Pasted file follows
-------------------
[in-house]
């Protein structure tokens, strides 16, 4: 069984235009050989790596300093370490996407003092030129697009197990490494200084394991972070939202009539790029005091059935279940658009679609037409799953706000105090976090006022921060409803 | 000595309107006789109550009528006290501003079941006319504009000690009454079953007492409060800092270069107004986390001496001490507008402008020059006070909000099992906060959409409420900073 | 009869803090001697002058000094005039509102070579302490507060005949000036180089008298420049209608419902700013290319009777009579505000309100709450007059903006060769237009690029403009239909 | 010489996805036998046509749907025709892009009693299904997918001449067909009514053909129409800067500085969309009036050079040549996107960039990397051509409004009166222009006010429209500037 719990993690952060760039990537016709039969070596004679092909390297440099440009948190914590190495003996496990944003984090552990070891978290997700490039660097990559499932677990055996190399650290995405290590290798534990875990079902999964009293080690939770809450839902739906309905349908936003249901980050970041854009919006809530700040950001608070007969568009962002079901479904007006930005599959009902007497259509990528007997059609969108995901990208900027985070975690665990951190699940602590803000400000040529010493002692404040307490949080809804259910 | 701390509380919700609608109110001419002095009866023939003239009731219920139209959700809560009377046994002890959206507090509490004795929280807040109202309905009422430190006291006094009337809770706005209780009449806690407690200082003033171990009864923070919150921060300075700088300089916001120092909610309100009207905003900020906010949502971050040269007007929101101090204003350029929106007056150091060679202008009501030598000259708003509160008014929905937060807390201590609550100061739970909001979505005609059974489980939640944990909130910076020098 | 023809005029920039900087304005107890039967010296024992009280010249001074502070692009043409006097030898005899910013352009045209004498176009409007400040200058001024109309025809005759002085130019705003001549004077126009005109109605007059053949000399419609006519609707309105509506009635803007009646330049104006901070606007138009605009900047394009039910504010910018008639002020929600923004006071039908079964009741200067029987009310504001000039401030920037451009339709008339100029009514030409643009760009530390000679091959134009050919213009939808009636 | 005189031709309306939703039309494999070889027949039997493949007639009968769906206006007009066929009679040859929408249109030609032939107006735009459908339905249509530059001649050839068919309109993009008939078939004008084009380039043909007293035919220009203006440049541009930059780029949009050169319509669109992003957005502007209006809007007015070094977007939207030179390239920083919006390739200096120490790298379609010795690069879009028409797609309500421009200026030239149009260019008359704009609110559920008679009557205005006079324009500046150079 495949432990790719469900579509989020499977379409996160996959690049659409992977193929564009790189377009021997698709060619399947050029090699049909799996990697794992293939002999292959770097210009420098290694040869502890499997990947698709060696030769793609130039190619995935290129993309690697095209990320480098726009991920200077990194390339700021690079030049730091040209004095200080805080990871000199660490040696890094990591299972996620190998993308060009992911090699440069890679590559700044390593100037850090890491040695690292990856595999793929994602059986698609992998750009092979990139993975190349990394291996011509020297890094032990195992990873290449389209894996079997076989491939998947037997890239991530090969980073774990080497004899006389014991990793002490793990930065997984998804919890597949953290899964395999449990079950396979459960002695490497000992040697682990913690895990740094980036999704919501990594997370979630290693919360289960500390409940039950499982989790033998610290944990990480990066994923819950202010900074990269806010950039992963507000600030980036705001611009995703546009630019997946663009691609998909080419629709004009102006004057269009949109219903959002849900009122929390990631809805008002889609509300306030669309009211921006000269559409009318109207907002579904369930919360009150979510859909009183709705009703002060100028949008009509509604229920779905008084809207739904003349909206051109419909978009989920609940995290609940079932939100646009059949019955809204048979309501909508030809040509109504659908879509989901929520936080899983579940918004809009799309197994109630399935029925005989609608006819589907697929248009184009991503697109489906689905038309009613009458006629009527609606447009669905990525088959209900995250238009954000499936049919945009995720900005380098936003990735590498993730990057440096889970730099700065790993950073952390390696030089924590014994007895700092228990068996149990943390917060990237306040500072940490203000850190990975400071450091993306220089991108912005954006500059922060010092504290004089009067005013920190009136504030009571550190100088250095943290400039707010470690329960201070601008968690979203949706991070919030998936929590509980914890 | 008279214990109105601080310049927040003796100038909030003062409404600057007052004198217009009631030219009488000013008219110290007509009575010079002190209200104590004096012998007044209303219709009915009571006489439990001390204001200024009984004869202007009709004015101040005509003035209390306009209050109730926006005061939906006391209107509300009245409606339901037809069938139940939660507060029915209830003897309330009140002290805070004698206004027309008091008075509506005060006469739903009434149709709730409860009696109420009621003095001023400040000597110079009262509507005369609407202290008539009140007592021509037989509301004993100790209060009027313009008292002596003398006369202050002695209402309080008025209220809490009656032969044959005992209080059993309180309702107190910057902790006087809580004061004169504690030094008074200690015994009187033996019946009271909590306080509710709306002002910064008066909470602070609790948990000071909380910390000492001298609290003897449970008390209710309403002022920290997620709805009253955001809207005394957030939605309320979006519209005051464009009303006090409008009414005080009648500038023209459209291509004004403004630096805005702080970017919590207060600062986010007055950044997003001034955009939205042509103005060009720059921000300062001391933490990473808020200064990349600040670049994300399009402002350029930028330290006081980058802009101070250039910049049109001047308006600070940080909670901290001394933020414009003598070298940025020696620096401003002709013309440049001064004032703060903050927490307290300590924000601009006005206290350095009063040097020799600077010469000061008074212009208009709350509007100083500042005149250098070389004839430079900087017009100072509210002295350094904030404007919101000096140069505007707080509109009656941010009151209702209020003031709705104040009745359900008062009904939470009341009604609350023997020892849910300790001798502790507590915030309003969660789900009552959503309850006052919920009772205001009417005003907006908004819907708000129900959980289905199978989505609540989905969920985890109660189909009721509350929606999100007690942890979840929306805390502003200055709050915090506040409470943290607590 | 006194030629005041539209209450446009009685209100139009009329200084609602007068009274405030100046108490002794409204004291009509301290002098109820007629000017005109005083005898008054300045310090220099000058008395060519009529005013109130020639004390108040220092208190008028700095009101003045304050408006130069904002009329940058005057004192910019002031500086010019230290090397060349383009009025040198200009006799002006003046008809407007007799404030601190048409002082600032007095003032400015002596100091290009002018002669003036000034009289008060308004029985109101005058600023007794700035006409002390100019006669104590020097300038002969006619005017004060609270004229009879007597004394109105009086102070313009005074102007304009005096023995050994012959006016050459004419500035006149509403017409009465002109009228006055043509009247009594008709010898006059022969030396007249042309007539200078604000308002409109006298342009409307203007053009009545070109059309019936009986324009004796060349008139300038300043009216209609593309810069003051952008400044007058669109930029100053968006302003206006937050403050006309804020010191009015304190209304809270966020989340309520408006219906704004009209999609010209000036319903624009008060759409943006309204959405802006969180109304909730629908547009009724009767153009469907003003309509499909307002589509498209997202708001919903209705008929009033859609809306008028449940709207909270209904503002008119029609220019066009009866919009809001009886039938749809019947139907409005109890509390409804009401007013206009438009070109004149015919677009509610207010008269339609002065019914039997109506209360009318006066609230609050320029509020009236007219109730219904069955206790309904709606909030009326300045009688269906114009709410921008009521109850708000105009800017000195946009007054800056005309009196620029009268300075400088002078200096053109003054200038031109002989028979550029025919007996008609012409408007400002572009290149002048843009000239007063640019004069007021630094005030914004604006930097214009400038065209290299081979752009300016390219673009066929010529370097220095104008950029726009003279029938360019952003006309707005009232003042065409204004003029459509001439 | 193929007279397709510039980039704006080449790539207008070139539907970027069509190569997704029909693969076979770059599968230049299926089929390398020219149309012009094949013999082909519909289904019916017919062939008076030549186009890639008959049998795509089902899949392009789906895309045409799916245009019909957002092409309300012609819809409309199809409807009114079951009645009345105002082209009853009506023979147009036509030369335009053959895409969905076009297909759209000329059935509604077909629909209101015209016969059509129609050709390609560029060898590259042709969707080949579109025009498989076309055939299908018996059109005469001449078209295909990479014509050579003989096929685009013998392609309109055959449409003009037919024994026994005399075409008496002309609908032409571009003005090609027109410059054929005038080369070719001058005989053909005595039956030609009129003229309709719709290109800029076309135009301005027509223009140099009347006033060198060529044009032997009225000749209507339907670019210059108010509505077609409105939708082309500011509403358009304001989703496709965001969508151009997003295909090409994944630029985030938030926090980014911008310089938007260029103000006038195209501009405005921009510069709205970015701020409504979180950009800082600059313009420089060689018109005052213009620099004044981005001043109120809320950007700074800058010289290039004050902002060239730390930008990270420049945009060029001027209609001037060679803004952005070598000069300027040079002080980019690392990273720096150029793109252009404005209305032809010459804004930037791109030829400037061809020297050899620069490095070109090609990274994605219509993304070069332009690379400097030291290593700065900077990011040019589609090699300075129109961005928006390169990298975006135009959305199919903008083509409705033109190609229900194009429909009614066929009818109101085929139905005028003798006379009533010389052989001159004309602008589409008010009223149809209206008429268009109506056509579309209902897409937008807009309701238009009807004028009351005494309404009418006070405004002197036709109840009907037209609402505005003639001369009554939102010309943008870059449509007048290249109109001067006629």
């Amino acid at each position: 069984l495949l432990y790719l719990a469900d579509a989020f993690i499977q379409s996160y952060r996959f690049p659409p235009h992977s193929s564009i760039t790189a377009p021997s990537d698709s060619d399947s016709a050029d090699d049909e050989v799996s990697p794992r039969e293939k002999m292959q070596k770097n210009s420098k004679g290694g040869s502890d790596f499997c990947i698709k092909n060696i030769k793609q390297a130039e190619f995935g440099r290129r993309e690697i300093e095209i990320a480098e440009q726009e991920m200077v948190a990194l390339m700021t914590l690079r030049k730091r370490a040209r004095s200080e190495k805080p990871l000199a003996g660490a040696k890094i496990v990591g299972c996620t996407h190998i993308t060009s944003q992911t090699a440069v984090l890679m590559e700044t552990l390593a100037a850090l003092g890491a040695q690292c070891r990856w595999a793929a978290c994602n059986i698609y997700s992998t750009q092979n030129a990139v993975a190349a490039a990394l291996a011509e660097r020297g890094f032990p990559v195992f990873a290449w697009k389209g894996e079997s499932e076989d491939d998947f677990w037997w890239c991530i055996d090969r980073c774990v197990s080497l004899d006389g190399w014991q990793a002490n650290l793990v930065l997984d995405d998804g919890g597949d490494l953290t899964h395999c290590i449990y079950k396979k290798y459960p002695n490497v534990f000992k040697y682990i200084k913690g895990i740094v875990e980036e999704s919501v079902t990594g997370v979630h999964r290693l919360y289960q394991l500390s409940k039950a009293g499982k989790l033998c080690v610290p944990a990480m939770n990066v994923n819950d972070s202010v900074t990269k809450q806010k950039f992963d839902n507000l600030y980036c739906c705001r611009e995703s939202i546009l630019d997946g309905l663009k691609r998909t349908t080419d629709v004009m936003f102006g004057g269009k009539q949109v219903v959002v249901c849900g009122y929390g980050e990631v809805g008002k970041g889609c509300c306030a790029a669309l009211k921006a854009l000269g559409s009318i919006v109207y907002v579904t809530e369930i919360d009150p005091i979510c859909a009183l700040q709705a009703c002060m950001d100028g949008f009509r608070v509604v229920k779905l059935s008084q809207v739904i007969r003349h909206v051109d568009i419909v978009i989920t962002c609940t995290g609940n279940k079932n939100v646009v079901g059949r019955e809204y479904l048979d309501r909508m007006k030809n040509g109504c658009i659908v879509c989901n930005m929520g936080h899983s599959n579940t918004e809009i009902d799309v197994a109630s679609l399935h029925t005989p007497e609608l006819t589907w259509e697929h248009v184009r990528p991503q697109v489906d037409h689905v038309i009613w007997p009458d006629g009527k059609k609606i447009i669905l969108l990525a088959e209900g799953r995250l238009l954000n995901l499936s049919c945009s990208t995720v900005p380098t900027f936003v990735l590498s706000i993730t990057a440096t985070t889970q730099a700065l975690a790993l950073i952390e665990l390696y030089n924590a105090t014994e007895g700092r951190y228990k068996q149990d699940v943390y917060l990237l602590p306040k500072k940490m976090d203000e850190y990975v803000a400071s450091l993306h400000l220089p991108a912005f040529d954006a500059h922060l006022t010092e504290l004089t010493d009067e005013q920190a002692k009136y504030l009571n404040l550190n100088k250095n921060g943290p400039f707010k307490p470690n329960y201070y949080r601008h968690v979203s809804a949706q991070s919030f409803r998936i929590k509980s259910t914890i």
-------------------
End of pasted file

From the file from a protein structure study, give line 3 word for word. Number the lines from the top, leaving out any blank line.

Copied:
């Amino acid at each position: 069984l495949l432990y790719l719990a469900d579509a989020f993690i499977q379409s996160y952060r996959f690049p659409p235009h992977s193929s564009i760039t790189a377009p021997s990537d698709s060619d399947s016709a050029d090699d049909e050989v799996s990697p794992r039969e293939k002999m292959q070596k770097n210009s420098k004679g290694g040869s502890d790596f499997c990947i698709k092909n060696i030769k793609q390297a130039e190619f995935g440099r290129r993309e690697i300093e095209i990320a480098e440009q726009e991920m200077v948190a990194l390339m700021t914590l690079r030049k730091r370490a040209r004095s200080e190495k805080p990871l000199a003996g660490a040696k890094i496990v990591g299972c996620t996407h190998i993308t060009s944003q992911t090699a440069v984090l890679m590559e700044t552990l390593a100037a850090l003092g890491a040695q690292c070891r990856w595999a793929a978290c994602n059986i698609y997700s992998t750009q092979n030129a990139v993975a190349a490039a990394l291996a011509e660097r020297g890094f032990p990559v195992f990873a290449w697009k389209g894996e079997s499932e076989d491939d998947f677990w037997w890239c991530i055996d090969r980073c774990v197990s080497l004899d006389g190399w014991q990793a002490n650290l793990v930065l997984d995405d998804g919890g597949d490494l953290t899964h395999c290590i449990y079950k396979k290798y459960p002695n490497v534990f000992k040697y682990i200084k913690g895990i740094v875990e980036e999704s919501v079902t990594g997370v979630h999964r290693l919360y289960q394991l500390s409940k039950a009293g499982k989790l033998c080690v610290p944990a990480m939770n990066v994923n819950d972070s202010v900074t990269k809450q806010k950039f992963d839902n507000l600030y980036c739906c705001r611009e995703s939202i546009l630019d997946g309905l663009k691609r998909t349908t080419d629709v004009m936003f102006g004057g269009k009539q949109v219903v959002v249901c849900g009122y929390g980050e990631v809805g008002k970041g889609c509300c306030a790029a669309l009211k921006a854009l000269g559409s009318i919006v109207y907002v579904t809530e369930i919360d009150p005091i979510c859909a009183l700040q709705a009703c002060m950001d100028g949008f009509r608070v509604v229920k779905l059935s008084q809207v739904i007969r003349h909206v051109d568009i419909v978009i989920t962002c609940t995290g609940n279940k079932n939100v646009v079901g059949r019955e809204y479904l048979d309501r909508m007006k030809n040509g109504c658009i659908v879509c989901n930005m929520g936080h899983s599959n579940t918004e809009i009902d799309v197994a109630s679609l399935h029925t005989p007497e609608l006819t589907w259509e697929h248009v184009r990528p991503q697109v489906d037409h689905v038309i009613w007997p009458d006629g009527k059609k609606i447009i669905l969108l990525a088959e209900g799953r995250l238009l954000n995901l499936s049919c945009s990208t995720v900005p380098t900027f936003v990735l590498s706000i993730t990057a440096t985070t889970q730099a700065l975690a790993l950073i952390e665990l390696y030089n924590a105090t014994e007895g700092r951190y228990k068996q149990d699940v943390y917060l990237l602590p306040k500072k940490m976090d203000e850190y990975v803000a400071s450091l993306h400000l220089p991108a912005f040529d954006a500059h922060l006022t010092e504290l004089t010493d009067e005013q920190a002692k009136y504030l009571n404040l550190n100088k250095n921060g943290p400039f707010k307490p470690n329960y201070y949080r601008h968690v979203s809804a949706q991070s919030f409803r998936i929590k509980s259910t914890i």